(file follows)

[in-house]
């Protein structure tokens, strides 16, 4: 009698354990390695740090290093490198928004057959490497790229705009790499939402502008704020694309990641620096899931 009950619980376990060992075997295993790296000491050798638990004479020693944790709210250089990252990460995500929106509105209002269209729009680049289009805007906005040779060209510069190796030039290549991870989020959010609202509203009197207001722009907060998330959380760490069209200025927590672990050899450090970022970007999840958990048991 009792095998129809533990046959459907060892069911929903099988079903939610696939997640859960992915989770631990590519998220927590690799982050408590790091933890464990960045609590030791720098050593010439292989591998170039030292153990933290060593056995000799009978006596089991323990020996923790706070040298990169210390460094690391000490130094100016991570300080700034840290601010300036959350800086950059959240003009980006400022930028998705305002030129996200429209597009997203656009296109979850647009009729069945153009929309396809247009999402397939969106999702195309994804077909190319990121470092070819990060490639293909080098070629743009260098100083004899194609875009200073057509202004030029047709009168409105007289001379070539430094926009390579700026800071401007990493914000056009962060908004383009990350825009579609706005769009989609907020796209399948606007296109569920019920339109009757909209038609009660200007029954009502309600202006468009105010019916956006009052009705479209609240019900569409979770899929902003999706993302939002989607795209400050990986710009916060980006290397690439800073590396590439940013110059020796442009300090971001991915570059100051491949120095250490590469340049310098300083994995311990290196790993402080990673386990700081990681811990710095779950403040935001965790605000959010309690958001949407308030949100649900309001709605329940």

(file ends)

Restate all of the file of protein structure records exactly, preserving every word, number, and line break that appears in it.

[in-house]
């Protein structure tokens, strides 16, 4: 009698354990390695740090290093490198928004057959490497790229705009790499939402502008704020694309990641620096899931 009950619980376990060992075997295993790296000491050798638990004479020693944790709210250089990252990460995500929106509105209002269209729009680049289009805007906005040779060209510069190796030039290549991870989020959010609202509203009197207001722009907060998330959380760490069209200025927590672990050899450090970022970007999840958990048991 009792095998129809533990046959459907060892069911929903099988079903939610696939997640859960992915989770631990590519998220927590690799982050408590790091933890464990960045609590030791720098050593010439292989591998170039030292153990933290060593056995000799009978006596089991323990020996923790706070040298990169210390460094690391000490130094100016991570300080700034840290601010300036959350800086950059959240003009980006400022930028998705305002030129996200429209597009997203656009296109979850647009009729069945153009929309396809247009999402397939969106999702195309994804077909190319990121470092070819990060490639293909080098070629743009260098100083004899194609875009200073057509202004030029047709009168409105007289001379070539430094926009390579700026800071401007990493914000056009962060908004383009990350825009579609706005769009989609907020796209399948606007296109569920019920339109009757909209038609009660200007029954009502309600202006468009105010019916956006009052009705479209609240019900569409979770899929902003999706993302939002989607795209400050990986710009916060980006290397690439800073590396590439940013110059020796442009300090971001991915570059100051491949120095250490590469340049310098300083994995311990290196790993402080990673386990700081990681811990710095779950403040935001965790605000959010309690958001949407308030949100649900309001709605329940």